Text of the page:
Dale remembers the beginning of the Troubles. “From memory the Troubles in the Woodvale were rife. To this day some people would say that’s originally where it all started. I do remember one evening. There was a full battalion of soldiers in the Woodvale streets ready to go, which was quite frightening for me because I was only in my teenage years. As a child it most likely narrowed down what you could do.”

Upon getting married Dale and her young family relocated to Springmartin in West Belfast, which developed into a notorious peace line and interface area. “My fear would have been more for my children, no matter what memories I had of growing up, it just disappeared because your main concern was just looking after your children. You didn’t know when things were going to happen. I do remember on one occasion there was a massive gun battle where we literally had to lie on the floor that night with the two kids. I was quite a young mother so it was very frightening.”

Dale first became involved with community work in 1988 when the Springmartin community had been left to deal with the effects of the Troubles by itself. “We formed a proper group, we got together as a community. It was more people interested in the issues around them, statutory bodies not doing what they should have done. We chose to call ourselves Black Mountain Action Group. We didn’t have funding. We worked with the Housing Executive, Belfast City Council and the Department of the Environment, all of the statutory bodies that could come in and make Springmartin a better place for people to live.”

“The aims of the Action Group were really just to address issues. We chose to be interested in people, tenants and residents who lived in Springmartin and to make it a better place. Our children deserved to live in a better community. We did achieve quite a lot in a short space of time.”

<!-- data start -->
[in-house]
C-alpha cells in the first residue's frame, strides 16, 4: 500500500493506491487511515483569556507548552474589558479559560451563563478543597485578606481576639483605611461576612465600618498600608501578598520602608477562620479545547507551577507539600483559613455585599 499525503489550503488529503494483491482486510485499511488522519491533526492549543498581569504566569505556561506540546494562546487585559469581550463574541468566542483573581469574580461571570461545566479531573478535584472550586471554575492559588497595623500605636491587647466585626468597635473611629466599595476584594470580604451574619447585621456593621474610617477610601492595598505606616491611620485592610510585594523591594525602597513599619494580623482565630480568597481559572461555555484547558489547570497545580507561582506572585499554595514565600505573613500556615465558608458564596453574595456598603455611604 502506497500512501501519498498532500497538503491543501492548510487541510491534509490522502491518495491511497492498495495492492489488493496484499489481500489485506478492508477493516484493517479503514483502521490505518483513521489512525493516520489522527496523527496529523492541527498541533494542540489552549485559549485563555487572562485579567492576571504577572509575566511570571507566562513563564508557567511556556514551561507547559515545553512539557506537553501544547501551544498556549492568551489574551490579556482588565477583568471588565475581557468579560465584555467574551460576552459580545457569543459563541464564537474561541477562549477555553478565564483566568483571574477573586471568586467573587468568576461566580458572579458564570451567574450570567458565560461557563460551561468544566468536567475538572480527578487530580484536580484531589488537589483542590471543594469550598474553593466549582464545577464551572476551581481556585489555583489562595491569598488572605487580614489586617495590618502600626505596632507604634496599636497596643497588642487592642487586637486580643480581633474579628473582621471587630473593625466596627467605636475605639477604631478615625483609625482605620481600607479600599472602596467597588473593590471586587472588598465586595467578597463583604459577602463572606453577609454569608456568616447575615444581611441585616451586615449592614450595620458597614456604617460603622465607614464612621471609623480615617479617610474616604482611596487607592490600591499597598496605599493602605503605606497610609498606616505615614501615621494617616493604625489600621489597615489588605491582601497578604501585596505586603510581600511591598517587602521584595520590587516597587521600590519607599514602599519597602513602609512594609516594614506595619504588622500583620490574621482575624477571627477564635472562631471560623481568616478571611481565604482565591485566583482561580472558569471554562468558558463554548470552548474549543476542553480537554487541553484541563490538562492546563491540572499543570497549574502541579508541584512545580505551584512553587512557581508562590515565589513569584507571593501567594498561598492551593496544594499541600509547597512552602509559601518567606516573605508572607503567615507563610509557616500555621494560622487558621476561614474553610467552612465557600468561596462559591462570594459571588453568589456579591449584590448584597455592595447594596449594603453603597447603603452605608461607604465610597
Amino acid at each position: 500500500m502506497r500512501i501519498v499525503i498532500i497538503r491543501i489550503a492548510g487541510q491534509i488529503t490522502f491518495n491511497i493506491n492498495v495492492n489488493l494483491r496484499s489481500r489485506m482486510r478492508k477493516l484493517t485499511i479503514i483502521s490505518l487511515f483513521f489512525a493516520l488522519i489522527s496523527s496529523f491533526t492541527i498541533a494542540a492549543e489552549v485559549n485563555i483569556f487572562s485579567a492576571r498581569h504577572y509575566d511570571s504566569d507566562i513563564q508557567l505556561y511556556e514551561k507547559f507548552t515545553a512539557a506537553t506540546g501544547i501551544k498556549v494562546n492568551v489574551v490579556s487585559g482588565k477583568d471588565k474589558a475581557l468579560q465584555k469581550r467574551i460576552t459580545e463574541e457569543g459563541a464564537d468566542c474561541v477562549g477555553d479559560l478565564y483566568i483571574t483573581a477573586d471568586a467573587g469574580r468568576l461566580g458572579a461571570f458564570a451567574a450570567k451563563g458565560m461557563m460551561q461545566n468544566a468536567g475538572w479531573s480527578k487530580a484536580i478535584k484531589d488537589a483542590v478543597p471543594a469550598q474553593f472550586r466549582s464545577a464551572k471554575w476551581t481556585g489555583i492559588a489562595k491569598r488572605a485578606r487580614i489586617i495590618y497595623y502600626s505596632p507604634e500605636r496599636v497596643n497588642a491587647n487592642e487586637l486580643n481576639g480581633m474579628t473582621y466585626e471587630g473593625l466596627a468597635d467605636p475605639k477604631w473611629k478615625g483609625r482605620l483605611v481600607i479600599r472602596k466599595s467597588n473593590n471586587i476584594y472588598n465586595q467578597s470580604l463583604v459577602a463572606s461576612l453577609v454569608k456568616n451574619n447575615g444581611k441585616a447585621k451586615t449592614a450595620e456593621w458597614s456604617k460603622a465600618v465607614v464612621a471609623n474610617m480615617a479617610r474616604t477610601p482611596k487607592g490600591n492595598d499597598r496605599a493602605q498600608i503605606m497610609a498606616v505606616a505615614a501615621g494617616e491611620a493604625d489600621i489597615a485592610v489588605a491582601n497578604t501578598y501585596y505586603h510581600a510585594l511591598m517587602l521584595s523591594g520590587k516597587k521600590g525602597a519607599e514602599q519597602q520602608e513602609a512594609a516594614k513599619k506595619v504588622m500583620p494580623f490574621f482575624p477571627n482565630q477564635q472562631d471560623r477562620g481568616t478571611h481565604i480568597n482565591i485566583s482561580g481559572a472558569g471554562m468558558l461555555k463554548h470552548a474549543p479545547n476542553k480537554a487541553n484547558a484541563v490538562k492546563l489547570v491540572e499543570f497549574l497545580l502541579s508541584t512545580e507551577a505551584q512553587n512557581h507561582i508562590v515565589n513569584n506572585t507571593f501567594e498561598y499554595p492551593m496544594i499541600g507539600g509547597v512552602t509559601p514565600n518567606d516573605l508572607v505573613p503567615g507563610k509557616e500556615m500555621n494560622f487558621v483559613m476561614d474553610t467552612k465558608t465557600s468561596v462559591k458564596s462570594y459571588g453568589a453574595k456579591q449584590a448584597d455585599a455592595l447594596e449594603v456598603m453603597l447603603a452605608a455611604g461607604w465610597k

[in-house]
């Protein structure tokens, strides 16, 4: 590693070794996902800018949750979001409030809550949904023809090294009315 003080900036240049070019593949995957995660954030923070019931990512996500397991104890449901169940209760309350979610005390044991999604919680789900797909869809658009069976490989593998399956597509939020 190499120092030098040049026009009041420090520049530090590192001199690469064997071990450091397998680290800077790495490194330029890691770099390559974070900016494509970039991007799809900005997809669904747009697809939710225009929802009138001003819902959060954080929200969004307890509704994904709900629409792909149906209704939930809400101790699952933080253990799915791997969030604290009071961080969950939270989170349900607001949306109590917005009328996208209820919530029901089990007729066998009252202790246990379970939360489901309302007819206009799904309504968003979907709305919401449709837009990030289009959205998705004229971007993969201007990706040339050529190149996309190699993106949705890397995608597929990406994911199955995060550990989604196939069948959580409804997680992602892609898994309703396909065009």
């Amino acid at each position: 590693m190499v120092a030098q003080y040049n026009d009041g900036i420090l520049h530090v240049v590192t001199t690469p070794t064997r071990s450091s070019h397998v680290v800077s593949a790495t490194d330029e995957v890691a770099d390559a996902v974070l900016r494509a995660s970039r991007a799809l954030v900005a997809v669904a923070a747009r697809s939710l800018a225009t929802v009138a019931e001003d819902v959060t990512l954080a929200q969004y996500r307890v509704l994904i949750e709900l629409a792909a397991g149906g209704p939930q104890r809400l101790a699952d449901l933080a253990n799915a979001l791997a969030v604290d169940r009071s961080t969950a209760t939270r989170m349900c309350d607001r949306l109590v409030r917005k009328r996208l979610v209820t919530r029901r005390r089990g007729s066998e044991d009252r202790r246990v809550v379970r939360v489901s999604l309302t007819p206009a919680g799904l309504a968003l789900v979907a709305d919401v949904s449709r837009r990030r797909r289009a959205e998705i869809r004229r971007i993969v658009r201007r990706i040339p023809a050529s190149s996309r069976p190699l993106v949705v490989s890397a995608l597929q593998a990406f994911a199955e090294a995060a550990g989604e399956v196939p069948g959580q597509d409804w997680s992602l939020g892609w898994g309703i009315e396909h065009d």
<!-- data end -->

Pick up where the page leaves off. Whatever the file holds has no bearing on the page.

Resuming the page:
In 1990, Dale took up a post with the Black Mountain Action Group. With an in-depth knowledge of the needs of her local community Dale actively went about addressing issues, with one being youth. “You’d have had lots of youth activities and we had a youth club going on about four nights a week. What was more available then than today would be that you would’ve been funded to take children out to leisure venues or organised a residential with the neighbouring communities and we got involved in all of that. Children in that era lived in an awful hard time. Children just couldn’t have done what children, thank the world, can do today.”

After 9 years, Dale undertook a 6-month post with the Greater Shankill Community Forum. “Part of my job was to wear a hard hat and show people around the development of the Spectrum Centre. I seemed to be drawn to the Spectrum Centre, I applied for a post and became one of the assistant managers.  I’ve been very fortunate to stay in the Greater Shankill Area throughout my community career.”

On the challenges that she faces in today’s society Dale raises the issue of inadequate funding as a problem for community development, “I’m just a community worker, I’ll do my very best for the community when I can. But, the politicians can make a bigger difference than I’ll make with reference to giving the funding and making sure the funding goes into the communities that need it.”

All of Dale’s continued hard work and perseverance was recognised when she was awarded an MBE.  “I took it on behalf of my family, all of the people I’ve ever worked for and certainly worked with and for the people who obviously supported me while I’ve been a community worker. And I hope to continue being one, because I love it.” 

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